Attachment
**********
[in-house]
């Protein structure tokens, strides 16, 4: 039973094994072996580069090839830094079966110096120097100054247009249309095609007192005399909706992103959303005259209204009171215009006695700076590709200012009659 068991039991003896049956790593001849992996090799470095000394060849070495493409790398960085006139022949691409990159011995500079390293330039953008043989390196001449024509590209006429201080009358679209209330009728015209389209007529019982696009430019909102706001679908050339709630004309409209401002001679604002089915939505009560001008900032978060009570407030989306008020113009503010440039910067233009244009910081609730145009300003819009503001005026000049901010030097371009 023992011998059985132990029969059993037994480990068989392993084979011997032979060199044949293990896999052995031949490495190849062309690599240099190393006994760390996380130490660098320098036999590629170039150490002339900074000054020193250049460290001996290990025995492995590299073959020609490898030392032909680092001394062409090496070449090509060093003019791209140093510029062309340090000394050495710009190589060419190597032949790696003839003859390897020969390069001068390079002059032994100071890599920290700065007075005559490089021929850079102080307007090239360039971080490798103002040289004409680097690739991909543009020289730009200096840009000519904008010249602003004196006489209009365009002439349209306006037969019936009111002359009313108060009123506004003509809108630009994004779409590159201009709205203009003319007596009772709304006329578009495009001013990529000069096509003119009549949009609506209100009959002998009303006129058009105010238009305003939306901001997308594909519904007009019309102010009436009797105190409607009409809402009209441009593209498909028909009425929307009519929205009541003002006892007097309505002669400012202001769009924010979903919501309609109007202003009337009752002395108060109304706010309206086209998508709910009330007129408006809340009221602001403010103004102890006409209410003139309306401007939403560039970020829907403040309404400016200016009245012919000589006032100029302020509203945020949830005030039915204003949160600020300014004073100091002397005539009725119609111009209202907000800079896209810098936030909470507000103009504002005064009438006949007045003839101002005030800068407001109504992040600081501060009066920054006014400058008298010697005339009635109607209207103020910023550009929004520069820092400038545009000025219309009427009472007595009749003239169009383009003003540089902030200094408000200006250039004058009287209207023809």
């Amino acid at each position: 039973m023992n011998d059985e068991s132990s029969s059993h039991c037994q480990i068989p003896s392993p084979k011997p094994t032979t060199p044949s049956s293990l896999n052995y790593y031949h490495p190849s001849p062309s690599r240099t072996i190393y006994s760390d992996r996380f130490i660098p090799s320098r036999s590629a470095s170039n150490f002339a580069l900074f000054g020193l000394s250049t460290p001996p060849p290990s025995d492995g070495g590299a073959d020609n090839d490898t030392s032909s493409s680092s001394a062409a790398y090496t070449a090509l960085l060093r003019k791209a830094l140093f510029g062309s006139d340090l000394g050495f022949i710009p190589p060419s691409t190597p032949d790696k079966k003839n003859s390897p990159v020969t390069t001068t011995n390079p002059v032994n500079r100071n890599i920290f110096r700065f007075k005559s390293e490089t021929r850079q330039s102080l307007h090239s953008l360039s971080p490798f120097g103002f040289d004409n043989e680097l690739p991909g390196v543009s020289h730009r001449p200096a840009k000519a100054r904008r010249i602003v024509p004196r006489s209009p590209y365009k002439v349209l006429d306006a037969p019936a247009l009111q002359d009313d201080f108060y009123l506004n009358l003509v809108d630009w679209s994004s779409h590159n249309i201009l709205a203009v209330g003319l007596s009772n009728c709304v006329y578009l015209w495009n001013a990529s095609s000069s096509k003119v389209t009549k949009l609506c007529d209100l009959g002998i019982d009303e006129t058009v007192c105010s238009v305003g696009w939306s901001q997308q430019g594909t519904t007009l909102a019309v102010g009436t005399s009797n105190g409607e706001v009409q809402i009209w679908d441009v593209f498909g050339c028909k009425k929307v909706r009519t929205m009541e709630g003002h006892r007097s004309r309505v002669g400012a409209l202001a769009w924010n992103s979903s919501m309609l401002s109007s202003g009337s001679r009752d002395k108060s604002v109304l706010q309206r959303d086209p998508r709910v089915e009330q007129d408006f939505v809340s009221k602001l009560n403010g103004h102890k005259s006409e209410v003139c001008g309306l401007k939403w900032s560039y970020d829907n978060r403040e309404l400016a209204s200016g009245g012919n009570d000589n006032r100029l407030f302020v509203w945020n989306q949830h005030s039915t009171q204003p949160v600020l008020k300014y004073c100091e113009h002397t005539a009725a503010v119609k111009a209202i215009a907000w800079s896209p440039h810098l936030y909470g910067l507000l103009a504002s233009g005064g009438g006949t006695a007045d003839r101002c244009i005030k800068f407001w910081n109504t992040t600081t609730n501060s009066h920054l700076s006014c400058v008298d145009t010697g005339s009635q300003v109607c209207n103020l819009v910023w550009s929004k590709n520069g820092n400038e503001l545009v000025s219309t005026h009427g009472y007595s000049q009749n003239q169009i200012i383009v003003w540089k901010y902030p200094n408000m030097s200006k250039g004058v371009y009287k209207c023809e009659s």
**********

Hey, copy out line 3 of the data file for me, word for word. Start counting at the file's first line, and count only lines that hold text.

């Amino acid at each position: 039973m023992n011998d059985e068991s132990s029969s059993h039991c037994q480990i068989p003896s392993p084979k011997p094994t032979t060199p044949s049956s293990l896999n052995y790593y031949h490495p190849s001849p062309s690599r240099t072996i190393y006994s760390d992996r996380f130490i660098p090799s320098r036999s590629a470095s170039n150490f002339a580069l900074f000054g020193l000394s250049t460290p001996p060849p290990s025995d492995g070495g590299a073959d020609n090839d490898t030392s032909s493409s680092s001394a062409a790398y090496t070449a090509l960085l060093r003019k791209a830094l140093f510029g062309s006139d340090l000394g050495f022949i710009p190589p060419s691409t190597p032949d790696k079966k003839n003859s390897p990159v020969t390069t001068t011995n390079p002059v032994n500079r100071n890599i920290f110096r700065f007075k005559s390293e490089t021929r850079q330039s102080l307007h090239s953008l360039s971080p490798f120097g103002f040289d004409n043989e680097l690739p991909g390196v543009s020289h730009r001449p200096a840009k000519a100054r904008r010249i602003v024509p004196r006489s209009p590209y365009k002439v349209l006429d306006a037969p019936a247009l009111q002359d009313d201080f108060y009123l506004n009358l003509v809108d630009w679209s994004s779409h590159n249309i201009l709205a203009v209330g003319l007596s009772n009728c709304v006329y578009l015209w495009n001013a990529s095609s000069s096509k003119v389209t009549k949009l609506c007529d209100l009959g002998i019982d009303e006129t058009v007192c105010s238009v305003g696009w939306s901001q997308q430019g594909t519904t007009l909102a019309v102010g009436t005399s009797n105190g409607e706001v009409q809402i009209w679908d441009v593209f498909g050339c028909k009425k929307v909706r009519t929205m009541e709630g003002h006892r007097s004309r309505v002669g400012a409209l202001a769009w924010n992103s979903s919501m309609l401002s109007s202003g009337s001679r009752d002395k108060s604002v109304l706010q309206r959303d086209p998508r709910v089915e009330q007129d408006f939505v809340s009221k602001l009560n403010g103004h102890k005259s006409e209410v003139c001008g309306l401007k939403w900032s560039y970020d829907n978060r403040e309404l400016a209204s200016g009245g012919n009570d000589n006032r100029l407030f302020v509203w945020n989306q949830h005030s039915t009171q204003p949160v600020l008020k300014y004073c100091e113009h002397t005539a009725a503010v119609k111009a209202i215009a907000w800079s896209p440039h810098l936030y909470g910067l507000l103009a504002s233009g005064g009438g006949t006695a007045d003839r101002c244009i005030k800068f407001w910081n109504t992040t600081t609730n501060s009066h920054l700076s006014c400058v008298d145009t010697g005339s009635q300003v109607c209207n103020l819009v910023w550009s929004k590709n520069g820092n400038e503001l545009v000025s219309t005026h009427g009472y007595s000049q009749n003239q169009i200012i383009v003003w540089k901010y902030p200094n408000m030097s200006k250039g004058v371009y009287k209207c023809e009659s």